After regaining his proper self and being treated friendly again, Serge draws close to the end of his journey. The long explanations about what really happened, found in the computers of Fate and from dialog with the already dead heroes of the predecessor Chrono Trigger, remind of the long explanation Kazuo gives Kazuko in the novel, even more so since they appear as younger versions of themselves, like Kazuo was revealed to be younger than he appeared.
Then after defeating the last boss reality is reset, everything that happened during the story is undone and thus forgotten.
The last pages of the book that is the story read like a letter from the narrator to the player. It implies that the same story is being told over and over again.
As the ending credits role, scenes from the game take turns with scenes showing a girl in various backdrops from real life Japan, which were not part of the game. This is the real life version of Kid that can be found in reality. A mixture of black and white and color is used for these scenes, a similar technique as in the movie by ŌBAYASHI. One scene even shows the girl passing a clock store and the clocks running backwards, very reminiscent of the 1983 movie. The last scene shows her standing at the middle of a cross-walk, the place where Kazuko and Gorō were run over by a truck in the novel.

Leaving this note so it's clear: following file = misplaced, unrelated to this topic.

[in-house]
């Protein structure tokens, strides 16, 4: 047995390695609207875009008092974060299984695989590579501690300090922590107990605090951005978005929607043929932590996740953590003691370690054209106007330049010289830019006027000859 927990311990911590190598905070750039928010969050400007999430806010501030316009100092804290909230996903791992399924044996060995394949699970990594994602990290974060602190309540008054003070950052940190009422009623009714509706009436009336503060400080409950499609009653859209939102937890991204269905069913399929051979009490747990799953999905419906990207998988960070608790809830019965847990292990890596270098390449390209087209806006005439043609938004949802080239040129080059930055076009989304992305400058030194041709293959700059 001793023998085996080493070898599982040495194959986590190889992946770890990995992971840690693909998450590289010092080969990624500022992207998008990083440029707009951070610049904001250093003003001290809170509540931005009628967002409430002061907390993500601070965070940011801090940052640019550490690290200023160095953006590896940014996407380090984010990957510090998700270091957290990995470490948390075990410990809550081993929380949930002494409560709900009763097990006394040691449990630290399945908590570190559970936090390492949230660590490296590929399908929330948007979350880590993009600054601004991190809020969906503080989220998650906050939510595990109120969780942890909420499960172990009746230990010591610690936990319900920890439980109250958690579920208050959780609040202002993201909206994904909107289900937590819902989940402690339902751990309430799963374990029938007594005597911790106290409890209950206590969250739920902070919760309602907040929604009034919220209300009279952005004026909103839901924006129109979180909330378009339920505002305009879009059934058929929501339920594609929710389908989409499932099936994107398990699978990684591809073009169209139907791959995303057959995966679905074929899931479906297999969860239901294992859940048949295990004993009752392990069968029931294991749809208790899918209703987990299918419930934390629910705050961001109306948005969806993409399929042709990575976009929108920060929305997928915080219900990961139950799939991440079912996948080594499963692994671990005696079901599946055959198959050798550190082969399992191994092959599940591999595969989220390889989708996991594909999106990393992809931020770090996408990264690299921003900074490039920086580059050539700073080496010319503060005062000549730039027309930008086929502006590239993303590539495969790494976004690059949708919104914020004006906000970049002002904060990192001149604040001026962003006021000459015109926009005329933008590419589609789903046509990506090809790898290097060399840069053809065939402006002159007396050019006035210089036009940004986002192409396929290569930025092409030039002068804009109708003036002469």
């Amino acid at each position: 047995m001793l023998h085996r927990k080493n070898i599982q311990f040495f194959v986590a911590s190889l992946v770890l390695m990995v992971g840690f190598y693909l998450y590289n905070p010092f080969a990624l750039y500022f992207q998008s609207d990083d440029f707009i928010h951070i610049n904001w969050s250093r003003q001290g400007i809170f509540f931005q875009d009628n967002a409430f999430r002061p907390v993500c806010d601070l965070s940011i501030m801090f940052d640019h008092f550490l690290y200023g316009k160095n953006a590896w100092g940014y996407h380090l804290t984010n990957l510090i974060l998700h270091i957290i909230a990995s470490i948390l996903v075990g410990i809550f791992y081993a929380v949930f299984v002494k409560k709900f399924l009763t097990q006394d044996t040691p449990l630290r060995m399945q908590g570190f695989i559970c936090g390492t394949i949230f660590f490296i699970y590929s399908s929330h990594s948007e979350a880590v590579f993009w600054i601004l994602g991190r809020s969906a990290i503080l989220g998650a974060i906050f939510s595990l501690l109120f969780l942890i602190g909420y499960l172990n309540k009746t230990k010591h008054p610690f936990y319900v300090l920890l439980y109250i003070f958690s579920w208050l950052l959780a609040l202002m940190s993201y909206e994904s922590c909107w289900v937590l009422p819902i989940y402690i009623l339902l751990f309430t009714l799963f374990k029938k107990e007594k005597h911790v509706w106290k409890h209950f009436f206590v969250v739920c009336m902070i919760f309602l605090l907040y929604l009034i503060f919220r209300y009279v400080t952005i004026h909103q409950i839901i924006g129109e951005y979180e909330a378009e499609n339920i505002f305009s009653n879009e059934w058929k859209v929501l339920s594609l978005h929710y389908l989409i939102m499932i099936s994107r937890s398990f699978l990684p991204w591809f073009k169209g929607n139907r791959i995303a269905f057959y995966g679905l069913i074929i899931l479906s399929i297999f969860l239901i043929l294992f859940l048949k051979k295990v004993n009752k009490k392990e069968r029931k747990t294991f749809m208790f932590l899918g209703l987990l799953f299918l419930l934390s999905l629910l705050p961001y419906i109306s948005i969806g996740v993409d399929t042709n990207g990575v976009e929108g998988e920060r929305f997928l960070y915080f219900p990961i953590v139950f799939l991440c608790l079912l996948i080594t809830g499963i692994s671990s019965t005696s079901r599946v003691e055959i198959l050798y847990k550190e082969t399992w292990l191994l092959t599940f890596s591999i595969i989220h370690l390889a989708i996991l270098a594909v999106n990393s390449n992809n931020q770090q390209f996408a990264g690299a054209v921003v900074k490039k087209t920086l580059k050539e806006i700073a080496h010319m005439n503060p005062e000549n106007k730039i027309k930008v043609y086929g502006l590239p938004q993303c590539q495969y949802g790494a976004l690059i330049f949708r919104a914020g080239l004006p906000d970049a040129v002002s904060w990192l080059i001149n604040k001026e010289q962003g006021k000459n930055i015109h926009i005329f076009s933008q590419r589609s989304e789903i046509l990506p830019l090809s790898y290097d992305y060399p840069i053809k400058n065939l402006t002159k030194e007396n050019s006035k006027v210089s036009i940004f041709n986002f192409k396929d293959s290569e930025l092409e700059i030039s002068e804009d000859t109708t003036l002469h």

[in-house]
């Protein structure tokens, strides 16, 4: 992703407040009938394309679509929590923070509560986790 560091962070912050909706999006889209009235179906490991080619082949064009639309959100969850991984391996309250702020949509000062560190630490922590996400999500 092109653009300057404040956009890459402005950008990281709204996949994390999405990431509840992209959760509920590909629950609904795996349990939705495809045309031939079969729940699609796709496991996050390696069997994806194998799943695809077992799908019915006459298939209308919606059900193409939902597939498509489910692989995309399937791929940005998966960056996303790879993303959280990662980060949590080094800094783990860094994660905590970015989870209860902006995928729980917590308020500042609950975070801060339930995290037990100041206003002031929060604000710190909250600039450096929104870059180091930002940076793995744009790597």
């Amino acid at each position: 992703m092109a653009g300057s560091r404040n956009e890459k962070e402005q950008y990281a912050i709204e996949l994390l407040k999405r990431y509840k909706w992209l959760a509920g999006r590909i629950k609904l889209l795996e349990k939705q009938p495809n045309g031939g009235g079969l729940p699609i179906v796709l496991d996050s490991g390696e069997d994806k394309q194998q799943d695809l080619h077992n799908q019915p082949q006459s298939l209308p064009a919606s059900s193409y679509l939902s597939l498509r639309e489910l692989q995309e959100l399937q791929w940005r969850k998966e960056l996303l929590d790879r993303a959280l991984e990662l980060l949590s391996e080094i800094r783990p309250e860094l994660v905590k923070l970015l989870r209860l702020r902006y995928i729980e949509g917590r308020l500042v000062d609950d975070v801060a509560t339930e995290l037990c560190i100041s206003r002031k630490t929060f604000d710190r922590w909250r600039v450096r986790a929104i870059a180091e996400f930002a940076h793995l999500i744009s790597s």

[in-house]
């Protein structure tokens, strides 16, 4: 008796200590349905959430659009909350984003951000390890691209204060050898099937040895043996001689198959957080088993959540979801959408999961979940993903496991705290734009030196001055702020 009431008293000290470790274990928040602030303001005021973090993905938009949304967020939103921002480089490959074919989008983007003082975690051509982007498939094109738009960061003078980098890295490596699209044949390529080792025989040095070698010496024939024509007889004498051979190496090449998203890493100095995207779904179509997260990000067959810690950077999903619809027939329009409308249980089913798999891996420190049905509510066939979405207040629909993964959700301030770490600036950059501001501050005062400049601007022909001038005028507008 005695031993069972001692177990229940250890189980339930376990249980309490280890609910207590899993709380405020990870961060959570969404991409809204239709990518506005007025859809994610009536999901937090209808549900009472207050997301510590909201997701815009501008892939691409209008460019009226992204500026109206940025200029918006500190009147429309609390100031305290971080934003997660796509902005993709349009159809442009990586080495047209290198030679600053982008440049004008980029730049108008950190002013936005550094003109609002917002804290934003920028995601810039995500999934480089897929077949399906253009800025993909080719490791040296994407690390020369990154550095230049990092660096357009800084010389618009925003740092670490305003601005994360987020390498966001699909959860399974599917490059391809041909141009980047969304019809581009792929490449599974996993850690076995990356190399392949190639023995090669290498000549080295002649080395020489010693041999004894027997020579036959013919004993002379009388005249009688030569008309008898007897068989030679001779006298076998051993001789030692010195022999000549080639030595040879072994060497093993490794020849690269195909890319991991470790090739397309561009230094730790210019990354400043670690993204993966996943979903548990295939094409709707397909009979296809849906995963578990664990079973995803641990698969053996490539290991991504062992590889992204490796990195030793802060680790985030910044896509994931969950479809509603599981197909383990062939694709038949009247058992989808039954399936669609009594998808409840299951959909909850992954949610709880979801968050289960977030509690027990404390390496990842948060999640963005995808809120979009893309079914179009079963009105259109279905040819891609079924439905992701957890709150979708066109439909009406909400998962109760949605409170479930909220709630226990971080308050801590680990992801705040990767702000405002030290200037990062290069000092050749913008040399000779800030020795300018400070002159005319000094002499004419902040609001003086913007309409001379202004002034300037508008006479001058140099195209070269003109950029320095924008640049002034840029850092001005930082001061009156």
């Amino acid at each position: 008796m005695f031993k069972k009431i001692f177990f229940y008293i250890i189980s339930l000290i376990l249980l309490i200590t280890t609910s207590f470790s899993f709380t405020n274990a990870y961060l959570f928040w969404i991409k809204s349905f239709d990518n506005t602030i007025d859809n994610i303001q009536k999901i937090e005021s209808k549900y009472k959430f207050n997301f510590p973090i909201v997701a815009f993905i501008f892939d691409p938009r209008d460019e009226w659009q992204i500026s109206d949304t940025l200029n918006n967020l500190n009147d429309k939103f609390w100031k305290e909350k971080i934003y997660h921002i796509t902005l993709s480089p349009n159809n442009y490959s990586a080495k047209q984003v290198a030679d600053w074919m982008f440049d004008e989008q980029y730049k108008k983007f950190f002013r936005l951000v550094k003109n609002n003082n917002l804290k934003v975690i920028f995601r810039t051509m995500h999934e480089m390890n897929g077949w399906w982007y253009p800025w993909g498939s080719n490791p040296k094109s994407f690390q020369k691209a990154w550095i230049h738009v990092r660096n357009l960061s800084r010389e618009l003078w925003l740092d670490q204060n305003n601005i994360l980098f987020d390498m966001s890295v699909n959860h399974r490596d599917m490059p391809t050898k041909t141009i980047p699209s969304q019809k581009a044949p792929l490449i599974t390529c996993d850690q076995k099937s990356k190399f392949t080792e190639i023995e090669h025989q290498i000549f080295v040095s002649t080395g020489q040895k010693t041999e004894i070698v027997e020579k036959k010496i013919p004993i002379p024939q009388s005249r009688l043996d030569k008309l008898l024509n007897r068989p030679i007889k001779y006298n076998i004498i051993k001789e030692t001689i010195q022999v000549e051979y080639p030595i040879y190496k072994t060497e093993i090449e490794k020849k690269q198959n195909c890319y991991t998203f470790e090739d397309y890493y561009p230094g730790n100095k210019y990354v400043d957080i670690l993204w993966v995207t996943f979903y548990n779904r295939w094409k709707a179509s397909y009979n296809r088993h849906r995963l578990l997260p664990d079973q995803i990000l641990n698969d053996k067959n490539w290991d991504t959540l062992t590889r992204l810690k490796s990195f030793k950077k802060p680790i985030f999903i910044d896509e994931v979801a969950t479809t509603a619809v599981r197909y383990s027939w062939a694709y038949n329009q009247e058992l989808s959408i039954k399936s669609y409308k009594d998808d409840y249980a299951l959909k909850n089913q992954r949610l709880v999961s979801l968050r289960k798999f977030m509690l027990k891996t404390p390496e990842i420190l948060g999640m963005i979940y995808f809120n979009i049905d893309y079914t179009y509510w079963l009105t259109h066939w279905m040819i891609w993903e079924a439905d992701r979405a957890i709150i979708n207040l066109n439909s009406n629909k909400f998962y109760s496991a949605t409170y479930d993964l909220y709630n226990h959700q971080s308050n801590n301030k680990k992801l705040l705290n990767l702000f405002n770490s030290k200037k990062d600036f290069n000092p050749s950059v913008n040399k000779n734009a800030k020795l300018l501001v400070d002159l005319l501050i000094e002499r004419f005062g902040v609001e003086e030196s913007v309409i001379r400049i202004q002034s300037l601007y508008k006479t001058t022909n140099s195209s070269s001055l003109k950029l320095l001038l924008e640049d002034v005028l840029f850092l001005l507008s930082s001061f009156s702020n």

Persona 2 Innocent Sin
Now let’s talk about a spin off to another long running video game series called (Shin) Megami Tensei, based on the Digital Devil Story light novels by NISHITANI Aya. Like The Girl Who Leapt Through Time, the original DDS novels are set in the real world and many of the games share this setting. So whereas Chrono Cross approached reality, Megami Tensei is actually right there. The spin off series Persona by writer SATOMI Tadashi has the high school as its main theme, something that was a minor part in the DDS novels already but never played a big role in the Megami Tensei games until the third one for Super Famicom, Shin Megami Tensei if. Here the real world hub from which the fantastic is visited is set entirely in the boundaries of the premises of one school, as opposed to the borders of Tokyo in most other Megami Tensei games.